If you were involved in a car accident in California and didn’t have car insurance at the
time of the crash, you still have a case to pursue, but you won’t be able to recover the
same amount of money if you did have car insurance.
When you have car insurance, the other party owes you for
1. the damage to your car
2. past and future medical bills
3. past and future lost wages
4. past and future pain and suffering
When you don’t have car insurance, the other party no longer owes you for your pain and
suffering, but they do still owe you for your property damage, medical bills and lost
It’s like this because back in 1996 the insurance industry spent millions of dollars to get
Proposition 213 passed. Under Proposition 213, the insurance company does not have to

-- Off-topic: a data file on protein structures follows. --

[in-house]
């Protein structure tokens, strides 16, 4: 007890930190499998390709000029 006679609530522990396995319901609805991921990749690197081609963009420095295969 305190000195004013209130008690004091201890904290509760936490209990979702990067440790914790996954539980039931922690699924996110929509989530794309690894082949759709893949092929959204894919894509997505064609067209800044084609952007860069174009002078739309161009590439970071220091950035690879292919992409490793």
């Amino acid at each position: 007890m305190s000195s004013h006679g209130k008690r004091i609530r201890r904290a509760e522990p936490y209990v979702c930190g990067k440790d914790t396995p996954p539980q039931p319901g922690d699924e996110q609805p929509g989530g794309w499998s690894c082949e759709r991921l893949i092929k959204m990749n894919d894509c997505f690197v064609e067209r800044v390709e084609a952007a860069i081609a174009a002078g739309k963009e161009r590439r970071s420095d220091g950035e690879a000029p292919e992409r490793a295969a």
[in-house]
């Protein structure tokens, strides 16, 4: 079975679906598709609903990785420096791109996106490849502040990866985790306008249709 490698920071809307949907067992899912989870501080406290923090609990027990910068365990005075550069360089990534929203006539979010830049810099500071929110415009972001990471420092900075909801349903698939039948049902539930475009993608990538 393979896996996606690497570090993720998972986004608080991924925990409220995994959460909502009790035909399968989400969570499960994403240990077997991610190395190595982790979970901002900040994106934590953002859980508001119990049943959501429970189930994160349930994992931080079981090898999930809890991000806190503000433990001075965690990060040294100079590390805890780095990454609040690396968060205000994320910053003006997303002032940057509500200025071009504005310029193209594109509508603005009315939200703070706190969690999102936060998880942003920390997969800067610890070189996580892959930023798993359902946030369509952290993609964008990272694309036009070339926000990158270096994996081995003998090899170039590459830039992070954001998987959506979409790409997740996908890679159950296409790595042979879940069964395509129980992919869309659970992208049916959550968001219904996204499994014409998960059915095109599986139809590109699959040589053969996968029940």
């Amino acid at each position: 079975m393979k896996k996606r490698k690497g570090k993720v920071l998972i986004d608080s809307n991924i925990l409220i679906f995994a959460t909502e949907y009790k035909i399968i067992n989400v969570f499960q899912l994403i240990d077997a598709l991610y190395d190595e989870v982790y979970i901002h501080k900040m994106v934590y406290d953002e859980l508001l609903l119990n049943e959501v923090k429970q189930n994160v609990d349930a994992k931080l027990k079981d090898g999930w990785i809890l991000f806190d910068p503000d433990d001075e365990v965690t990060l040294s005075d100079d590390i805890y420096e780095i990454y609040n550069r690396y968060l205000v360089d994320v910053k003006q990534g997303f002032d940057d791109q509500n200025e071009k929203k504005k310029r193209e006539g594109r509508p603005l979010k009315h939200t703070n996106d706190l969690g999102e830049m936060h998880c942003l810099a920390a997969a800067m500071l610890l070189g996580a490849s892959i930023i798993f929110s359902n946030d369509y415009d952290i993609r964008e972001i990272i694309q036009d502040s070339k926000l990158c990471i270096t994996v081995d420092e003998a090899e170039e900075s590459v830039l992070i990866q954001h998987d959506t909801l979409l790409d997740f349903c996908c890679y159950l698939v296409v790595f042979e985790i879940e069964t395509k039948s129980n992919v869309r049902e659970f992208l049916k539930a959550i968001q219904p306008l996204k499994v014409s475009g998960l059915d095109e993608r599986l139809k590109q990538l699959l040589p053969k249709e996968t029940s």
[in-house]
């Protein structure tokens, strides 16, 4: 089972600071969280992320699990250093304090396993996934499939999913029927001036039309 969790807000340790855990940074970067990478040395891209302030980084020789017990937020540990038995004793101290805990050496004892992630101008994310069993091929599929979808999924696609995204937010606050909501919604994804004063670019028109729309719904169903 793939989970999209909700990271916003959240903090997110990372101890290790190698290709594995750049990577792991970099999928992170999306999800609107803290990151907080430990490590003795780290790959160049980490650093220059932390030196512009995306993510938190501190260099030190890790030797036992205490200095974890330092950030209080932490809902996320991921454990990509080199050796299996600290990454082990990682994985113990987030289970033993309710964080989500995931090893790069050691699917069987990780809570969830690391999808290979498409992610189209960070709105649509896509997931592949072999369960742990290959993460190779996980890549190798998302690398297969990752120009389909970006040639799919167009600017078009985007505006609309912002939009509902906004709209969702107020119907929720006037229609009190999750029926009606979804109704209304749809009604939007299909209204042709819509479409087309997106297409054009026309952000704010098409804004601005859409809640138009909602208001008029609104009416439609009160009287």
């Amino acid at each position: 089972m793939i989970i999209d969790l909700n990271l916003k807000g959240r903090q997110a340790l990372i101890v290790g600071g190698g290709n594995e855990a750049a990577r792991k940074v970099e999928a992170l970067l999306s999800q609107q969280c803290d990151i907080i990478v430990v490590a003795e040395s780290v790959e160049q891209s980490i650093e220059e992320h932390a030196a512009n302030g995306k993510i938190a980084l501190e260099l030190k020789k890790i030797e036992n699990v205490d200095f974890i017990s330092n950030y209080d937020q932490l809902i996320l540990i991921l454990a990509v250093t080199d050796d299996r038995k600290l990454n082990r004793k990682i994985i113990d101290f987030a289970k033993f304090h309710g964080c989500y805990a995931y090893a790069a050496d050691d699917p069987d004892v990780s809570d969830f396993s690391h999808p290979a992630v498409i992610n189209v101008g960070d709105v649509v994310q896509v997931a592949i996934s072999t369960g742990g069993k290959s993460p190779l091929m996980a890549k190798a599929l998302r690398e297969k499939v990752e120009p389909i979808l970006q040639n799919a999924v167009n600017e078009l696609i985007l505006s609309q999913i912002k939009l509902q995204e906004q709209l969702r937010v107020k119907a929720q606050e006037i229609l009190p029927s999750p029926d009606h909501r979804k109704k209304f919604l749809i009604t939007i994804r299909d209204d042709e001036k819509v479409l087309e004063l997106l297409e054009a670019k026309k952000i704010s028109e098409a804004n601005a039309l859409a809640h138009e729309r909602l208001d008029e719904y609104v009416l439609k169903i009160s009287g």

pay you for your pain and suffering if you were not carrying car insurance at the time of
the crash. As you can imagine, this has saved them a lot of money.
Thankfully, there are several exceptions to Prop 213, which means that you will still be
able to get paid for your pain and suffering if one of the exceptions applies to you.
Here are the exceptions to Prop 213:
1. If you were just the passenger in a car that was uninsured
2. If you were driving your employer’s car that was uninsured
3. If you were borrowing someone else’s uninsured car, but you have car insurance
of your own;
4. If the accident was caused by someone else’s drunk driving,
5. If the accident results in wrongful death, and lastly
6. The accident happened on private property
If none of these exceptions apply to you, that’s OK. A good personal injury lawyer will
still be able to make sure you get everything that your case is still worth. After a car
accident, give us a call. We’re the side that helps you, and makes them pay.